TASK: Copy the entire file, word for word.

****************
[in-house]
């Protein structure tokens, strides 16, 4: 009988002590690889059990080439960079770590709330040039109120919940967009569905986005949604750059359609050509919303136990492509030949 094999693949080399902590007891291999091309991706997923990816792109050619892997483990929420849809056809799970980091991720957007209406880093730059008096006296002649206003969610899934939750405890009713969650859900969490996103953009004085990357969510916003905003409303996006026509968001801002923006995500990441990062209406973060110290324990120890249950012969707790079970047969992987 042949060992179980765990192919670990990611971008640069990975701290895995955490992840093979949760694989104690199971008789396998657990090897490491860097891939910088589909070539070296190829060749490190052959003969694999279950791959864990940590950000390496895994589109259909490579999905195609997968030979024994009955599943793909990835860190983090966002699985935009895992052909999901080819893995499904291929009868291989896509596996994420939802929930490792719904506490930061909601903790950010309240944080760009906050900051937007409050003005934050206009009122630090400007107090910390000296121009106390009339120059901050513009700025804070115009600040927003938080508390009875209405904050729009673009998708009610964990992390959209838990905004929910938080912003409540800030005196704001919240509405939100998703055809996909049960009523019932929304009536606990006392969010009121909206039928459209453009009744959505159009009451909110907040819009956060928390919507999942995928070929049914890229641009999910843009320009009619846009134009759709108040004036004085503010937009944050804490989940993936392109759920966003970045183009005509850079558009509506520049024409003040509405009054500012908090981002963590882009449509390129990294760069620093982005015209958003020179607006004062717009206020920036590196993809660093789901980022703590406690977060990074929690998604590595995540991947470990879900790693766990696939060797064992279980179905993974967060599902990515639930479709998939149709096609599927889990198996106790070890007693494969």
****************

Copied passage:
[in-house]
């Protein structure tokens, strides 16, 4: 009988002590690889059990080439960079770590709330040039109120919940967009569905986005949604750059359609050509919303136990492509030949 094999693949080399902590007891291999091309991706997923990816792109050619892997483990929420849809056809799970980091991720957007209406880093730059008096006296002649206003969610899934939750405890009713969650859900969490996103953009004085990357969510916003905003409303996006026509968001801002923006995500990441990062209406973060110290324990120890249950012969707790079970047969992987 042949060992179980765990192919670990990611971008640069990975701290895995955490992840093979949760694989104690199971008789396998657990090897490491860097891939910088589909070539070296190829060749490190052959003969694999279950791959864990940590950000390496895994589109259909490579999905195609997968030979024994009955599943793909990835860190983090966002699985935009895992052909999901080819893995499904291929009868291989896509596996994420939802929930490792719904506490930061909601903790950010309240944080760009906050900051937007409050003005934050206009009122630090400007107090910390000296121009106390009339120059901050513009700025804070115009600040927003938080508390009875209405904050729009673009998708009610964990992390959209838990905004929910938080912003409540800030005196704001919240509405939100998703055809996909049960009523019932929304009536606990006392969010009121909206039928459209453009009744959505159009009451909110907040819009956060928390919507999942995928070929049914890229641009999910843009320009009619846009134009759709108040004036004085503010937009944050804490989940993936392109759920966003970045183009005509850079558009509506520049024409003040509405009054500012908090981002963590882009449509390129990294760069620093982005015209958003020179607006004062717009206020920036590196993809660093789901980022703590406690977060990074929690998604590595995540991947470990879900790693766990696939060797064992279980179905993974967060599902990515639930479709998939149709096609599927889990198996106790070890007693494969």